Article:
Unique Boys Only ballet program encourages more male dancers at Arts Umbrella
By Kevin Griffin
The Vancouver Sun
May 1, 2009
On a Wednesday evening at Arts Umbrella, the arts school’s Granville Island studio is crowded with young dancers.
As is the case in most ballet studios, most are eager young teenage girls standing in front of the barre — the bar dancers hold onto for balance in a ballet studio — along one wall watching and waiting their turn to start dancing.
Among the 29 dancers in the class are six teenage boys. To the untrained eye, that may not seem like a lot. But to Arts Umbrella, it marks a major change, one that will soon start to have an impact outside of the studio on the local dance scene in Metro Vancouver.
Among the teenage dancers is Alexander Burton, 17. He’s one of several young male dancers who started in a unique program called Boys Only eight years ago. Burton, Scott Fowler, Jed Duifhuis and Michel Rubio represent the first group of male dancers who started in Boys Only and are now graduating from Arts Umbrella’s regular dance program.
Burton and the school’s senior students will be performing tonight in the Arts Umbrella Dance Company Season Finale at The Vancouver Playhouse.
Thanks to the boys ballet program, new groups of four boys or more will be graduating every year from Arts Umbrella’s dance program instead of just one or two. In fact, of the 200 dancers at Arts Umbrella, 61 are boys. Only major dance schools such as the National Ballet School in Toronto that hold auditions for students from around the world can boast so many boys in their programs.
The Boys Only program was started to address the built-in bias against boys in ballet. In practical terms, that meant designing a program that in its early stages focused on play and physicality before introducing more technical elements. Think of it as ballet by stealth.
Artemis Gordon, artistic director of dancing at Arts Umbrella, said the Boys Only program was a natural fit for the arts school whose existing ballet program always struggled with convincing enough boys that ballet could be fun.
Called Artie by male and female students, Gordon has established a friendly but rigorous environment for young dancers. Unlike some schools where boys receive special treatment because there are so few of them, boys and girls are treated equally at Arts Umbrella.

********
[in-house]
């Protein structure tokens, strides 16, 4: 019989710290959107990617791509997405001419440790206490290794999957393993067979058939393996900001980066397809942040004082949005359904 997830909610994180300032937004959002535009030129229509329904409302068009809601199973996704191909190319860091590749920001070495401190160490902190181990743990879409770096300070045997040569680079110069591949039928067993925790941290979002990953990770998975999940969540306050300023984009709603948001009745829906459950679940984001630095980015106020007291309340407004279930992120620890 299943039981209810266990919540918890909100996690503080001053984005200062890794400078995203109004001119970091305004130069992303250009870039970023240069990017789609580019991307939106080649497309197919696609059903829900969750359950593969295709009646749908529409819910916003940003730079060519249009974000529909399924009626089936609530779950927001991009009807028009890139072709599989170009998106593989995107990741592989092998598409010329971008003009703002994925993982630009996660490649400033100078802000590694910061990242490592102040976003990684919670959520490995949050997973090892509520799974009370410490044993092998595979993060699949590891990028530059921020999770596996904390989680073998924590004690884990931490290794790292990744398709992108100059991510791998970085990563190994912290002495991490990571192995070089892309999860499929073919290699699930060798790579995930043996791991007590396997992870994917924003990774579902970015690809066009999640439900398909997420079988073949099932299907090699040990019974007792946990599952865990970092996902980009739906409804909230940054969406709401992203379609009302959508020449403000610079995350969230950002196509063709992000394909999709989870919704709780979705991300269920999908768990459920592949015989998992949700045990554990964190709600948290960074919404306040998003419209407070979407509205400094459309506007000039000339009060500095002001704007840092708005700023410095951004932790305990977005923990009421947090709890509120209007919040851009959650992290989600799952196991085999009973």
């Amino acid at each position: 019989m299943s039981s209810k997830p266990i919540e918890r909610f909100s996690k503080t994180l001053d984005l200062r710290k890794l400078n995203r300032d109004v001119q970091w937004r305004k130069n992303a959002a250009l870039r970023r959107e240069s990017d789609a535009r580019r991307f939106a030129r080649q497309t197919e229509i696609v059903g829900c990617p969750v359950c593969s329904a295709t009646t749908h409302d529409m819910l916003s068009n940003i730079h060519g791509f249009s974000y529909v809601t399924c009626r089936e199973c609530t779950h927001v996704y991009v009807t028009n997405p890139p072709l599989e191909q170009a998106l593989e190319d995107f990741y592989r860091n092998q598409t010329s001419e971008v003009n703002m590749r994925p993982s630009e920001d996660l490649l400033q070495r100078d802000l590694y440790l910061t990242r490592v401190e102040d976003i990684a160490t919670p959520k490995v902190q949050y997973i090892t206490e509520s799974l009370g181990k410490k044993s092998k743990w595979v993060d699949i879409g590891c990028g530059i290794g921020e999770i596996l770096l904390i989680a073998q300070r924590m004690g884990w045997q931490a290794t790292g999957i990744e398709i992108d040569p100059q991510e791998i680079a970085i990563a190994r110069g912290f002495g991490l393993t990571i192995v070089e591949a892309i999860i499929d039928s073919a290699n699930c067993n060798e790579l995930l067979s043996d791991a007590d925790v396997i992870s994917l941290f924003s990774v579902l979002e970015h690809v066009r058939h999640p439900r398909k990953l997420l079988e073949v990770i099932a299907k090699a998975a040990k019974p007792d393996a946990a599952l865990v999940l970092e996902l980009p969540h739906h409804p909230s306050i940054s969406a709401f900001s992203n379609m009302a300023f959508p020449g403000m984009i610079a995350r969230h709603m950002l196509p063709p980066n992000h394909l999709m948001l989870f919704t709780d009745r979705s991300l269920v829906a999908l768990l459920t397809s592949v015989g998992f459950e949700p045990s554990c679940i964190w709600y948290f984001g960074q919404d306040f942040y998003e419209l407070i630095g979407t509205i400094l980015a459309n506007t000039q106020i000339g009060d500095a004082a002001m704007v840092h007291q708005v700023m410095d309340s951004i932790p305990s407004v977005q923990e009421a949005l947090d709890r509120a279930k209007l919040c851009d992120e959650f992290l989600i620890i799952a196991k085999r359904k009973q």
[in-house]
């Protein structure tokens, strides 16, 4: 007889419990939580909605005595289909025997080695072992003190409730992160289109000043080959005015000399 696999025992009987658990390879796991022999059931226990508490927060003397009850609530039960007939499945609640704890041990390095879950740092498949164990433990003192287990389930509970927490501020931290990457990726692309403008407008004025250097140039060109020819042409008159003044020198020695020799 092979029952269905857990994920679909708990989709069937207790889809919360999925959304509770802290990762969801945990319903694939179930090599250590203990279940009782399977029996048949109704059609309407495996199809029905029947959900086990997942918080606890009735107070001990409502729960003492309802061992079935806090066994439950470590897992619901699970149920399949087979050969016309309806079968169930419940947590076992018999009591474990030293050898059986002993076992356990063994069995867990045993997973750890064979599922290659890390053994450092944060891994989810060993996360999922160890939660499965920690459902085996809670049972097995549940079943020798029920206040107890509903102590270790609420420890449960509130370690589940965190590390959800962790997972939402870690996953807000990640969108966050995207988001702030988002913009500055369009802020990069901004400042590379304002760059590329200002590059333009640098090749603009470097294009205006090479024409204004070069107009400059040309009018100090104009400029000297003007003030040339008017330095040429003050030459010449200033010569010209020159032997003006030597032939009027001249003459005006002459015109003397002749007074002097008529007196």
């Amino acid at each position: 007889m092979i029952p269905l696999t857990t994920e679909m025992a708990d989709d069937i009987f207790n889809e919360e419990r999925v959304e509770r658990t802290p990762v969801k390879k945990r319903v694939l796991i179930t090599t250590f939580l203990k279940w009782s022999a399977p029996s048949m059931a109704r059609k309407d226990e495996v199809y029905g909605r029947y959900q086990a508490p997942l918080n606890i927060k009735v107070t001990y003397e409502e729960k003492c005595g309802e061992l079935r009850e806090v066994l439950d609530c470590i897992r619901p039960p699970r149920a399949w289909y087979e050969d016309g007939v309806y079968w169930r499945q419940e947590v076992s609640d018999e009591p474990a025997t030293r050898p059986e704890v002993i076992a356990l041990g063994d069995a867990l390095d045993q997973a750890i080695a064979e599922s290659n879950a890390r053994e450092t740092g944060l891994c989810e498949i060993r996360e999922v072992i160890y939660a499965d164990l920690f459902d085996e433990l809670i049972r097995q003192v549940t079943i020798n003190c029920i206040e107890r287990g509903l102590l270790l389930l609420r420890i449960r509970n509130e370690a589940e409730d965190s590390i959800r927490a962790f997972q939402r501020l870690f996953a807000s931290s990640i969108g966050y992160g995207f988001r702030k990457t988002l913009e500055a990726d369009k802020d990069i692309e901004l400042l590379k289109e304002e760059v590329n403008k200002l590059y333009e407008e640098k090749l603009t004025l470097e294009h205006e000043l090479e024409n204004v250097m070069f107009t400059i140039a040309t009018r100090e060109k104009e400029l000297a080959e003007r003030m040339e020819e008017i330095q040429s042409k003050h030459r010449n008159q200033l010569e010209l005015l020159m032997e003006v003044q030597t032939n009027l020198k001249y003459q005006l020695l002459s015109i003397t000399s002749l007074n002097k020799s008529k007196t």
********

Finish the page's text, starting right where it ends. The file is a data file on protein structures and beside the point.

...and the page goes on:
In attracting and keeping boys, Gordon realized something had to be done to make the dancing environment more boy-friendly. When she looked around at most dance studios, she saw a lot of pink. “The iconography is all tutus and ribbon and satin,” Gordon said. “No boy wants to walk into a room of girls all dressed in pink. All the language, the room, the physical space is all for girls — I have a problem with that even for girls.”
What that means in practical terms is evident even in the school’s company rehearsals: There’s no pink in the studio and everyone wears identically colored black dance clothing.
“I’ve tried to make the boys’ profile as big as I could at Arts Umbrella with their own choreography, getting them to assist other classes, putting up photos so boys could see photos of boys dancing,” said Gordon, a graduate of the National Ballet School’s teacher training program. “It makes their presence known and says, ‘You’re wanted here.’ ”
A key element in the program’s success is Edmond Kilpatrick. The former Ballet BC dancer started the Boys Only program because of his own experiences in dance. “I would go to these different studios and teach at summer school or as a guest teacher in classes,” he said. “There was usually never any boys in these classes and if there was, the ratio would be something 300 girls to one or two boys. I thought these boys were courageous beyond belief. If I was a 12-year-old boy, I would think that this was a place for my sister, not for me.”
Kilpatrick remembered what it was like when he first started dancing at age 14. Right after an adolescent growth spurt, he found himself in a ballet class in Edmonton with 12-year-old girls. “I don’t now how I stuck with it for a whole year because the dance bug hadn’t bit me yet,” said Kilpatrick who later went on to train with the Royal Winnipeg Ballet. “I thought it was something I needed to do become an actor.”